Quote of the Month

When love and skill work together, expect a miracle. John Ruskin

Wednesday, February 8, 2017

Not To Be Separated

When an animal is taken into your home it becomes a member of the family.  It looks to you for its well-being.  Regardless of the animal, they are far more astute to the routines and emotional state of the household than we may imagine.  If change is happening, they will note the subtlest difference.

If this shift in the norm is any kind of trauma or disaster, natural or man-made, the fate of these animal family members rests squarely on their humans.  Lost and Found Cat: The True Story of Kunkush's Incredible Journey (Crown Books for Young Readers, January 31, 2017) written by Doug Kuntz and Amy Shrodes with illustrations by Sue Cornelison is about a family fleeing a dangerous life.  They refuse to leave their cat.

Late one night in August 2015, a car driven by a smuggler snuck out of the city of Mosul, in the country of Iraq.  

With the loss of her husband and their father, a woman and her five children sought sanctuary away from the dangers of continuing to live in Iraq.  Each family member had something to carry.  Food and water filled their bags along with one more passenger, their family cat, Kunkush.  They needed to keep his presence hidden.

The family was passed from smuggler to smuggler but they always kept Kunkush farthest away from the leader.  They walked and walked.  After four days they reached a village where another person took them by bus to Istanbul, Turkey.  It was not easy to keep the cat hidden as they moved from place to place within the city for two weeks.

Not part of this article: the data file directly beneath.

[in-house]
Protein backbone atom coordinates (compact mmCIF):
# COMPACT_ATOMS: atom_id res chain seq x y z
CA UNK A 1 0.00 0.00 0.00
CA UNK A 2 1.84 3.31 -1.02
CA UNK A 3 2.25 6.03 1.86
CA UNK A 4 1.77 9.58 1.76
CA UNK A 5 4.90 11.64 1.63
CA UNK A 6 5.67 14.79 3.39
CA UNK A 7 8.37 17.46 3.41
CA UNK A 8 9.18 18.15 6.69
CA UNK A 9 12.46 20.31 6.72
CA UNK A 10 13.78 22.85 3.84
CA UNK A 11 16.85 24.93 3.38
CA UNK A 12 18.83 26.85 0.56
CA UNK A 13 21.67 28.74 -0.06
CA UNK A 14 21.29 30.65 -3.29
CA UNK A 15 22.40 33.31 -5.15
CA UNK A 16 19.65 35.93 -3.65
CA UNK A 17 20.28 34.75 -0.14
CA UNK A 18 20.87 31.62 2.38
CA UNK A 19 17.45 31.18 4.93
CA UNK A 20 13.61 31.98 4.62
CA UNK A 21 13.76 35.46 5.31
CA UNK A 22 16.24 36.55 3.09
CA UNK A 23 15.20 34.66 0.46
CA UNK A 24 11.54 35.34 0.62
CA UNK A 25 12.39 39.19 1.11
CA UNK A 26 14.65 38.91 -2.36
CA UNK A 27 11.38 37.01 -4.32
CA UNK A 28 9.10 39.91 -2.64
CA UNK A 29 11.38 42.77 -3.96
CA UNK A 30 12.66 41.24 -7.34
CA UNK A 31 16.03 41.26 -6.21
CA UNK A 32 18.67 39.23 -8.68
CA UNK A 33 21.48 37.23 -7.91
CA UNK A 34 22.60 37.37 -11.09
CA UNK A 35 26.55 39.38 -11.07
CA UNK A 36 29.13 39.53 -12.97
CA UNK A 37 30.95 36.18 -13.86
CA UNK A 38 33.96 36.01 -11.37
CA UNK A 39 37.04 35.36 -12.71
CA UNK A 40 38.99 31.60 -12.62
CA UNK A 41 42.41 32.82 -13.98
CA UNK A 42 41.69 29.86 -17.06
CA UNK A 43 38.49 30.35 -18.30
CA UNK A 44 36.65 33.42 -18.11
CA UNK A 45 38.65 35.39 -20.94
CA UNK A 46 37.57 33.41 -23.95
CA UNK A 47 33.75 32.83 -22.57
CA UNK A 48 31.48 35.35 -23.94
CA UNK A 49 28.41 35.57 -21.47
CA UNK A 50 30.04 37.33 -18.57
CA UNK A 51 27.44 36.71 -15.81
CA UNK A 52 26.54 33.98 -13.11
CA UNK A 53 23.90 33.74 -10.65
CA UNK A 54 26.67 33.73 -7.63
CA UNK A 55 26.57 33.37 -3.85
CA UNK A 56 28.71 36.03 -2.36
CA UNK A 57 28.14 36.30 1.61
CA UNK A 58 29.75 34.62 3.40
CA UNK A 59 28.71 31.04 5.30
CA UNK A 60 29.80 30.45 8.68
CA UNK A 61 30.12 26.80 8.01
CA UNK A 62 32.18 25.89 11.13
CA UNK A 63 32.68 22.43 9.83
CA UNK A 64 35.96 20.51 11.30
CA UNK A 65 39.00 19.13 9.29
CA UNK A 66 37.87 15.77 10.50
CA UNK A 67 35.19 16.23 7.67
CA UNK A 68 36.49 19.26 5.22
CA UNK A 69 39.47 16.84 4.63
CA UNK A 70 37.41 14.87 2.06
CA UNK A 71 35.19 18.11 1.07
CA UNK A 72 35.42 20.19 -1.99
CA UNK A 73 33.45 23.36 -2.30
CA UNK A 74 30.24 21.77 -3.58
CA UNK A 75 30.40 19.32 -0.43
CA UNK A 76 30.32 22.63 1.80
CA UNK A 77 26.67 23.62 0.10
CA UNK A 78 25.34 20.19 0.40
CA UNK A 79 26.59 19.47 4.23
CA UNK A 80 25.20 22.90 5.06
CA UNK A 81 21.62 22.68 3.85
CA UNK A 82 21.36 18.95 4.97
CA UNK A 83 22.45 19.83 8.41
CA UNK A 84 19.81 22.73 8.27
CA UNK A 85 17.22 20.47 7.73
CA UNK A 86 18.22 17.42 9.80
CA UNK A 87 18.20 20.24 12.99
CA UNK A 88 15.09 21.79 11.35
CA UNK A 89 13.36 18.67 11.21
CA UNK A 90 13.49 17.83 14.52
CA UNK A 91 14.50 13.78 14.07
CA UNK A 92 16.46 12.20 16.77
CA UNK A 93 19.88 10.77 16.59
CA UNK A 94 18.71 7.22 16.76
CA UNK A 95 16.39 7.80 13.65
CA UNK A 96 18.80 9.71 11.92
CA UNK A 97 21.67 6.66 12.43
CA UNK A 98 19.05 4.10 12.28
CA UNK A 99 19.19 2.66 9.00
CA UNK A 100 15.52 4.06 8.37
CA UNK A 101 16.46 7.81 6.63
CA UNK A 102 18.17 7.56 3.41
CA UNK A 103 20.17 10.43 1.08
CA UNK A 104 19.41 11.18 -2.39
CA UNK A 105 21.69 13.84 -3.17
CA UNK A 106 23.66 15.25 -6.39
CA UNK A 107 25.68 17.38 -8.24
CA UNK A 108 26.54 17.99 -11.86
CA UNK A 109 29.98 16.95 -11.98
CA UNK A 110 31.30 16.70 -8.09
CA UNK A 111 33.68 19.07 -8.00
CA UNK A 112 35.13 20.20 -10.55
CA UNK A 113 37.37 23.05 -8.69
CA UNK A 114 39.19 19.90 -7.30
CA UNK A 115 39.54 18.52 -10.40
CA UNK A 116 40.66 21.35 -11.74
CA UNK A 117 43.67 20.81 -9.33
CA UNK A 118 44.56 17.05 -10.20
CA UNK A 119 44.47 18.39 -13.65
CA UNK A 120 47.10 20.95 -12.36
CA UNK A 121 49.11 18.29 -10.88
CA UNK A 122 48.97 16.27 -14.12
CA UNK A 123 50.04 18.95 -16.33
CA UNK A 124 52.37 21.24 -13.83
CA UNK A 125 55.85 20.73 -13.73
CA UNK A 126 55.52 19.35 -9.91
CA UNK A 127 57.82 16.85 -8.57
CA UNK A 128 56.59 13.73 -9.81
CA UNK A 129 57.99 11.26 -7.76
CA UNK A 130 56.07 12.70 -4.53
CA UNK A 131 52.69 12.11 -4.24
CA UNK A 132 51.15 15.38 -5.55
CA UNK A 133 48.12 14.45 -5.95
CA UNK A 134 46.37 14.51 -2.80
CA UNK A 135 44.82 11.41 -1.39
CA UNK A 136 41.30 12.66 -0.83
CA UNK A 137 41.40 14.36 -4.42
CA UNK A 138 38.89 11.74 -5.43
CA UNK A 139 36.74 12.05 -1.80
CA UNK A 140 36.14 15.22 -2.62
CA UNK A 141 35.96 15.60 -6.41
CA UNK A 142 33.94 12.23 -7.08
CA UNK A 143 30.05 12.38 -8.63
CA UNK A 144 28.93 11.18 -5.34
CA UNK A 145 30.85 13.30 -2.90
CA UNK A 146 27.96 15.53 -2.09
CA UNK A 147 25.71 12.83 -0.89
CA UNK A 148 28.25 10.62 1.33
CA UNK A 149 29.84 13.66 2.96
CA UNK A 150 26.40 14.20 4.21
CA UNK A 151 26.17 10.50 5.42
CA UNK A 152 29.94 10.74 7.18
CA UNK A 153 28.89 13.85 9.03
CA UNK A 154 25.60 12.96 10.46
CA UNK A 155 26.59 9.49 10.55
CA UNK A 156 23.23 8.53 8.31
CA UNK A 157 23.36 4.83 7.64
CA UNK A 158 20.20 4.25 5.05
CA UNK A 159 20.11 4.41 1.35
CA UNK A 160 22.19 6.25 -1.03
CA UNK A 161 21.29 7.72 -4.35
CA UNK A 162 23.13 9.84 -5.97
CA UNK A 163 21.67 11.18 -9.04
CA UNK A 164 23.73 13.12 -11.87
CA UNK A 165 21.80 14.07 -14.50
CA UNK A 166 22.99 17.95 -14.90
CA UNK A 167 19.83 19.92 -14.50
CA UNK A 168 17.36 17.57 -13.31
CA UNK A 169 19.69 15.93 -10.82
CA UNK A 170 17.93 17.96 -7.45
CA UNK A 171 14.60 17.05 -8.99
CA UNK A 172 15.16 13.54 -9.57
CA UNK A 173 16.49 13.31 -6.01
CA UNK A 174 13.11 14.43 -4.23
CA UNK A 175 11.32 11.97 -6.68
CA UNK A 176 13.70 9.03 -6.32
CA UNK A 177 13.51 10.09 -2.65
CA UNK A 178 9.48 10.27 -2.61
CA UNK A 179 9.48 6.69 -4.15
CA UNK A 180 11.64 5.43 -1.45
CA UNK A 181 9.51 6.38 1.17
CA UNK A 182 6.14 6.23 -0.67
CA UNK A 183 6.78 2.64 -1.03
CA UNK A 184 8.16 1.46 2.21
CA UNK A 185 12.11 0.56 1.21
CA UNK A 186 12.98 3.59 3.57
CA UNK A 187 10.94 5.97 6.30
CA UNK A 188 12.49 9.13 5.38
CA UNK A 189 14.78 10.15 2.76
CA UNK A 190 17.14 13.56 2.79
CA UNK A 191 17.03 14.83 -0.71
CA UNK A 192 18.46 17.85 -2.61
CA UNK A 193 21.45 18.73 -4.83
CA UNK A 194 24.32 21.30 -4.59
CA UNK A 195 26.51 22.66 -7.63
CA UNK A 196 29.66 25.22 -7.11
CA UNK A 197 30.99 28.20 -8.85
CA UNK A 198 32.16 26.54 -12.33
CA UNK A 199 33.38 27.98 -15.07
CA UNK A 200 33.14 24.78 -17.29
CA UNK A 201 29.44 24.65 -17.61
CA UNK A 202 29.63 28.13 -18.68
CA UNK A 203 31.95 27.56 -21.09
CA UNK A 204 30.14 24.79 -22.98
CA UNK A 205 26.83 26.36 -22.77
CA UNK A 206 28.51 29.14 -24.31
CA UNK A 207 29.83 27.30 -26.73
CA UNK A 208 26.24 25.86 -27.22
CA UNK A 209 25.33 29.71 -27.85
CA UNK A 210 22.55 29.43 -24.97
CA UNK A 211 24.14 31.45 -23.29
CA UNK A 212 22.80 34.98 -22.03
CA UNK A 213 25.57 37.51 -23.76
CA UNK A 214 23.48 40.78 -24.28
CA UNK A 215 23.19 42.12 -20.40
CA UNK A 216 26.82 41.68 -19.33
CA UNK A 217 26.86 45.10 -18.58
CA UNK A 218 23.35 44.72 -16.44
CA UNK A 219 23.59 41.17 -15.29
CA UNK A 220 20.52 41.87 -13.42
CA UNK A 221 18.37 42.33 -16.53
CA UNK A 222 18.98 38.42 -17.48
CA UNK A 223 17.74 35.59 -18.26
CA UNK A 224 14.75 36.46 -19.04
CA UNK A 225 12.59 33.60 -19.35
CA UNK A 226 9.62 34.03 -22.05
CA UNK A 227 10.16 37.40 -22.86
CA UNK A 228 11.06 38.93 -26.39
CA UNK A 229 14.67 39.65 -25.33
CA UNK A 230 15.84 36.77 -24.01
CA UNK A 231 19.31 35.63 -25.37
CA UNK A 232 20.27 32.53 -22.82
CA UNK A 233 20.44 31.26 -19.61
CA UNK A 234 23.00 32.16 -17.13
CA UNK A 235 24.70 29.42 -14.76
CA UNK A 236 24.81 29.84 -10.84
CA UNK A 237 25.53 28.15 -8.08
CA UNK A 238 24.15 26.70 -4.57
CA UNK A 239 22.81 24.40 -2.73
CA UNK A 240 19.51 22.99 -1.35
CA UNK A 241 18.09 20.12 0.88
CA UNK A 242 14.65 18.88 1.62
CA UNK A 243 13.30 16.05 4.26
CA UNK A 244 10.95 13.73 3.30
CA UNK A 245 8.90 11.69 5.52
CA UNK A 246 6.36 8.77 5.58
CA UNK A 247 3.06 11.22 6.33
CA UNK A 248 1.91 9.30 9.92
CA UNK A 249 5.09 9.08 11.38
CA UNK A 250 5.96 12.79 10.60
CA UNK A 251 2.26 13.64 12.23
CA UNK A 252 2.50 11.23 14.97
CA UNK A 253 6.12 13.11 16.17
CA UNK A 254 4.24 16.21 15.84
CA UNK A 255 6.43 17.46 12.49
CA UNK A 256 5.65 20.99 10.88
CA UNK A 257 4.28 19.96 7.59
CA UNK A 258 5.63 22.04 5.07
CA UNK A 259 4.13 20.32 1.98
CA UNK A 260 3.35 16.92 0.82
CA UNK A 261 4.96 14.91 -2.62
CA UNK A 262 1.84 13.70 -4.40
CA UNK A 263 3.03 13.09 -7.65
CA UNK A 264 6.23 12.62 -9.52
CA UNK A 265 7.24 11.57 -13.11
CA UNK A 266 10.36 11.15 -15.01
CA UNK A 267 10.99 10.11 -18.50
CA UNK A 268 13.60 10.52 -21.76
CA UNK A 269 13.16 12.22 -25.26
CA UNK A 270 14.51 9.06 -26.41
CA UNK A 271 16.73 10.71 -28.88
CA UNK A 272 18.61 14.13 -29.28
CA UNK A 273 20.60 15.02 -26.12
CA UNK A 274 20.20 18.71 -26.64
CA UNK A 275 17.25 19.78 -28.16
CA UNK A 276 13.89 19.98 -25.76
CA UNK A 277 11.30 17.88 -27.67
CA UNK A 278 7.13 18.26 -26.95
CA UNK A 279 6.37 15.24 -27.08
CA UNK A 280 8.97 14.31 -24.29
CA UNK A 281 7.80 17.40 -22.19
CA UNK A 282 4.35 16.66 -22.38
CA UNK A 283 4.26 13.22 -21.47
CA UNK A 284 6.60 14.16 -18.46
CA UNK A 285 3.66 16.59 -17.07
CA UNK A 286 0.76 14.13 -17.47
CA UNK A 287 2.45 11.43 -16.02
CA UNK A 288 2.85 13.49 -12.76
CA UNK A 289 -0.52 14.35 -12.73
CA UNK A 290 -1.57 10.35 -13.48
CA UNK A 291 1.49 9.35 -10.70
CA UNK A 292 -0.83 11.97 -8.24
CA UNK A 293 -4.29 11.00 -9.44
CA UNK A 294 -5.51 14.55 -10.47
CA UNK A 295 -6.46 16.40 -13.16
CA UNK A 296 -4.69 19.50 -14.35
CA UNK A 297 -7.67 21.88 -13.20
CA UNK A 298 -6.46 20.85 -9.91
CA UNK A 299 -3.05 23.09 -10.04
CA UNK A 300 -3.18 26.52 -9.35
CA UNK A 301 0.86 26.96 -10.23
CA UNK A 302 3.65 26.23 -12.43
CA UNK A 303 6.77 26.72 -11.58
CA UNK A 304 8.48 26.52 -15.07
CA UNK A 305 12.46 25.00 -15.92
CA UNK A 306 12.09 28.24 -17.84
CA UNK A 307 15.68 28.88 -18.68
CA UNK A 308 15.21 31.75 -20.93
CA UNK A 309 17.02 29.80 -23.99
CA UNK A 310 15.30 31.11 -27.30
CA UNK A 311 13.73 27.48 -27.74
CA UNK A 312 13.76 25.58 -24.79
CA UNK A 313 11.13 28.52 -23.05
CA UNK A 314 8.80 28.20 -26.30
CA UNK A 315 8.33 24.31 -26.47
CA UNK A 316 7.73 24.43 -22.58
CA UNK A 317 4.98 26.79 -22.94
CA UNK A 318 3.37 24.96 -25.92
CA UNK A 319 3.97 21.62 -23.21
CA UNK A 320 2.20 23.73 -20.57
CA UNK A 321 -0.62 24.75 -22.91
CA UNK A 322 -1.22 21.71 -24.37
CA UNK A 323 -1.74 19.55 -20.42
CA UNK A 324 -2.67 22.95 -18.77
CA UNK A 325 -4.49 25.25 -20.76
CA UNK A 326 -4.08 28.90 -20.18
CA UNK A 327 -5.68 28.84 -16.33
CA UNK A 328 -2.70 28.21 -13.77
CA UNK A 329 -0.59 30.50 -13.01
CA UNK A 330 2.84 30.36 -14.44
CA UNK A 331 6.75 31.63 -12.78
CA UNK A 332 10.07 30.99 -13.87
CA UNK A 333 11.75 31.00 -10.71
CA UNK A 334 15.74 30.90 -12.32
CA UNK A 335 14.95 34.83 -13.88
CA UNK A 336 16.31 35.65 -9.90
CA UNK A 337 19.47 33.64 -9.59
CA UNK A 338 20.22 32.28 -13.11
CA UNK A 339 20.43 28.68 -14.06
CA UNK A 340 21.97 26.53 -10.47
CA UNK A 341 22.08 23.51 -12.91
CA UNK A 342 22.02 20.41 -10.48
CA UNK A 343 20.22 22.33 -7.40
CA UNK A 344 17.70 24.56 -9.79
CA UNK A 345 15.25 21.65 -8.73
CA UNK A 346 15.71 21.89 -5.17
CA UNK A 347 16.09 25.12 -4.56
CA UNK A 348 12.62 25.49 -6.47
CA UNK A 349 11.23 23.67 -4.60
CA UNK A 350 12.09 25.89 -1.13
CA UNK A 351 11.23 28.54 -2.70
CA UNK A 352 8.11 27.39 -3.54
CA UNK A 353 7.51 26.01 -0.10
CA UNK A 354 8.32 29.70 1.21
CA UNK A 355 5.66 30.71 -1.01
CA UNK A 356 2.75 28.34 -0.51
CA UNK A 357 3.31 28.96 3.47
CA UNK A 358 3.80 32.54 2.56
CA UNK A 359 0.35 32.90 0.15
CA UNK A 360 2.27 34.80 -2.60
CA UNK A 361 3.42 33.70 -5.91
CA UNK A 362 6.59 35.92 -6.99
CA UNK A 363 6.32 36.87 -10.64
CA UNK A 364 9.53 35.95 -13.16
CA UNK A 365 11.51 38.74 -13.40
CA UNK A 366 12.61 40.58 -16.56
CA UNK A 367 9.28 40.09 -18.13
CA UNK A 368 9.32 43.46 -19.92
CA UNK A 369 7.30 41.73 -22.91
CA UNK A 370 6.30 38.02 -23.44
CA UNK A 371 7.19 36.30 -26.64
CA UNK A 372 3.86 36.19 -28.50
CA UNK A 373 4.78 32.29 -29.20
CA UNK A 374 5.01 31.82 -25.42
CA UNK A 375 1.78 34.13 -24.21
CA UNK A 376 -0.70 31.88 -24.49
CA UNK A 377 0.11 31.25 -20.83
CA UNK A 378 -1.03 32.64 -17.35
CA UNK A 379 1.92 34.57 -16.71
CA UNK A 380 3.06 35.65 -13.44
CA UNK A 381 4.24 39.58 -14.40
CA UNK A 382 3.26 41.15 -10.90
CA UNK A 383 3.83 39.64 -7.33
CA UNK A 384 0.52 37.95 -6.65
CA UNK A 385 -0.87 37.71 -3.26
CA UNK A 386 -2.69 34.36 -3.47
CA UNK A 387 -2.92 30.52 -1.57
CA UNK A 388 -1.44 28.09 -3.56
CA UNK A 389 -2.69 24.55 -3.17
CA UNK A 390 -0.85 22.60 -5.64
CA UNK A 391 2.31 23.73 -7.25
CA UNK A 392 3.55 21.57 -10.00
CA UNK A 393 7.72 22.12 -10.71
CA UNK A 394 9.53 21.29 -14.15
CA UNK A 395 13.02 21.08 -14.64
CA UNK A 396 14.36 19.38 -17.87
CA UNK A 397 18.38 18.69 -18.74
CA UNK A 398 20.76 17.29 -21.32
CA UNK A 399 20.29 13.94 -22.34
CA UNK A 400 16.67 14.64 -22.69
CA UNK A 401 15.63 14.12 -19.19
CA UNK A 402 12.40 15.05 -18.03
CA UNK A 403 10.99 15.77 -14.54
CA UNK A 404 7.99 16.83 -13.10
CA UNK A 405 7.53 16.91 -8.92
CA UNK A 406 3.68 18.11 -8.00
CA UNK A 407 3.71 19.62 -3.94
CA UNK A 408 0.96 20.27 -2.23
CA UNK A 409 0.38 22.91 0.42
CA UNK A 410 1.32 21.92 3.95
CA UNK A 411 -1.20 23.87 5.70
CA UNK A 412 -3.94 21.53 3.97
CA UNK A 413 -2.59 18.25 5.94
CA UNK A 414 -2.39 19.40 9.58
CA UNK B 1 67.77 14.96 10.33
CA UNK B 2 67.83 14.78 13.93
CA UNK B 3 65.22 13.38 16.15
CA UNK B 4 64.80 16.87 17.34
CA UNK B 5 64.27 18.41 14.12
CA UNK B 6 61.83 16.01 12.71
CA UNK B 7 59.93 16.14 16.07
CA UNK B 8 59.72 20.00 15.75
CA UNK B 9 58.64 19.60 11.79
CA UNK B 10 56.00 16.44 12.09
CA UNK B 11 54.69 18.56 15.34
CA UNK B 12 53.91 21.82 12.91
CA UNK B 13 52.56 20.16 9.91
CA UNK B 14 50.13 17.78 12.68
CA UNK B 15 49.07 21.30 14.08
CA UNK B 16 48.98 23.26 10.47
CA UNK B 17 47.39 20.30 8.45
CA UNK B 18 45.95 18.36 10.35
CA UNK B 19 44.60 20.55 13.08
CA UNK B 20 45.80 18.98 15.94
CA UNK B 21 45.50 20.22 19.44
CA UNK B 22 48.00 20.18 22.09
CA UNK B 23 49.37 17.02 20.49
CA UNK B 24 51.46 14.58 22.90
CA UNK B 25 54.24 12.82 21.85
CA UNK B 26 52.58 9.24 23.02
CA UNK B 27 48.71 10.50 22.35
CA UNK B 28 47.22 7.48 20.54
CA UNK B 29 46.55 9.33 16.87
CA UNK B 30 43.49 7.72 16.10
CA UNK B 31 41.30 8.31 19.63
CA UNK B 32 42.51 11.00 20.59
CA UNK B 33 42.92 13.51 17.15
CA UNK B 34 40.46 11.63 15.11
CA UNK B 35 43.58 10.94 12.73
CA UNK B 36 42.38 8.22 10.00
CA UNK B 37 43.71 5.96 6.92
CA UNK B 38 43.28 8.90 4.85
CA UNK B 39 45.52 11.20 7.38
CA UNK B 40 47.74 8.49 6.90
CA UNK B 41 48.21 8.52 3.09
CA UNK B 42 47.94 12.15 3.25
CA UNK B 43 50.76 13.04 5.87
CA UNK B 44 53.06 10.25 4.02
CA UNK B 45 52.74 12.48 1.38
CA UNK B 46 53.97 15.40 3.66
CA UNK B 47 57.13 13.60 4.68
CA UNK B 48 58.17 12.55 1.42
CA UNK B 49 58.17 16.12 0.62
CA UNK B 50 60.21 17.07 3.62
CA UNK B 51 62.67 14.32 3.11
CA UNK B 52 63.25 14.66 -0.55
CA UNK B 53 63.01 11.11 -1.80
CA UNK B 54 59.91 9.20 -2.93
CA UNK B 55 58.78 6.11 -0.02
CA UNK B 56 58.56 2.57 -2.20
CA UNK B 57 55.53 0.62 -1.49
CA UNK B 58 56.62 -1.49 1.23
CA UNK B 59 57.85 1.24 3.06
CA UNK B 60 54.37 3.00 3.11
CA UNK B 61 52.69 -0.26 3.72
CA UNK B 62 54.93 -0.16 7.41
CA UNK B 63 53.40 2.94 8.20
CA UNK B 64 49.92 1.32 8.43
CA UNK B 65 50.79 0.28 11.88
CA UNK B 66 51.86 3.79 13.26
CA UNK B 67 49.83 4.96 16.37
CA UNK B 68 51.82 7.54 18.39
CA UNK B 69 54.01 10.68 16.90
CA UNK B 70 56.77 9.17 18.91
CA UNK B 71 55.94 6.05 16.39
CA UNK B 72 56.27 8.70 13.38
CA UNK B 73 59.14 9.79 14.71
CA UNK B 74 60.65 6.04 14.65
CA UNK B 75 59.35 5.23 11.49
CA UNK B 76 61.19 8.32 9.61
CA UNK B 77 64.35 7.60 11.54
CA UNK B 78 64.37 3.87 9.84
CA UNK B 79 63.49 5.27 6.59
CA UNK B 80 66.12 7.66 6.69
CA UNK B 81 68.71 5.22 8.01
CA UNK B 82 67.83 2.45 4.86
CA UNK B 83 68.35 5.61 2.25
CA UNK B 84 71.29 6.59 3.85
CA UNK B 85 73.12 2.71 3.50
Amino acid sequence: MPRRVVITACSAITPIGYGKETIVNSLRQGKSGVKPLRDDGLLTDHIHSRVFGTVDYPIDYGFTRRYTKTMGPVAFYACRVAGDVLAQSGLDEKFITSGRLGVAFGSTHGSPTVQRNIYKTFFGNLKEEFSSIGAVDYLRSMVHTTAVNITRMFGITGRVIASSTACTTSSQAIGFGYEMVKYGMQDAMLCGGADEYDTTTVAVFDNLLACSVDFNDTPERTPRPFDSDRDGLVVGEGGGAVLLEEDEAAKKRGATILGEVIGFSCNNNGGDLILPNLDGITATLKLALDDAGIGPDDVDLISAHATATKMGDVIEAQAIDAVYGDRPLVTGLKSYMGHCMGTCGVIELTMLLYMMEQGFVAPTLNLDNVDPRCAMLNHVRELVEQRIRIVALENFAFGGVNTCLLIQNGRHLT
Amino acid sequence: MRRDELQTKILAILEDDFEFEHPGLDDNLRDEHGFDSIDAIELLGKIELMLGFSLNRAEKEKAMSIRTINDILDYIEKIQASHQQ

In time they were taken to the coast to cross the Aegean Sea to journey to the island of Lesbos in Greece.  They had to walk three miles on the beach to the place where they were instructed to put on life vests.  Sixty people were packed into a rubber boat meant to carry twenty-five.  This did not work and the boat went back to the shore.

As people were jostling around Sura, the mother, told her children to remain on the raft but Kunkush's carrier latch was damaged.  Three hours later the family reached their destination.  In order to help them disembark, Hakam, the son, put Kunkush's carrier on shore.  It was a means of escape for the cat.

Days, weeks and months passed.  Kunkush, now named Dias for the Greek god Zeus, was in the care of a volunteer named Amy.  Amy and her friends were determined to find the missing family for this cat.  Flyers, social media and a trip from Greece to Germany yielded no results.  Then on February 14, 2016 something remarkable occurred.

The loss of a spouse and parent weighs heavily on a family but to have to leave your home is a choice no one wants to make.  The decision to include Kunkush in the move seems to be a necessity; the tie that binds these people together.  As told by Doug Kuntz and Amy Shrodes every step Sura, Rihab, Hakam, Maab, Ahab, and Ansab (the children were ages 18 to nine) took for days and weeks until the loss of Kunkush is told with complete clarity.  When Kunkush disappears, the story shifts to the particular details of his life.  In some respects the same conditions the cat faced when separated from his humans parallel those they were facing; fear, lack of safety, stranger in an unknown place but also unexpected kindness.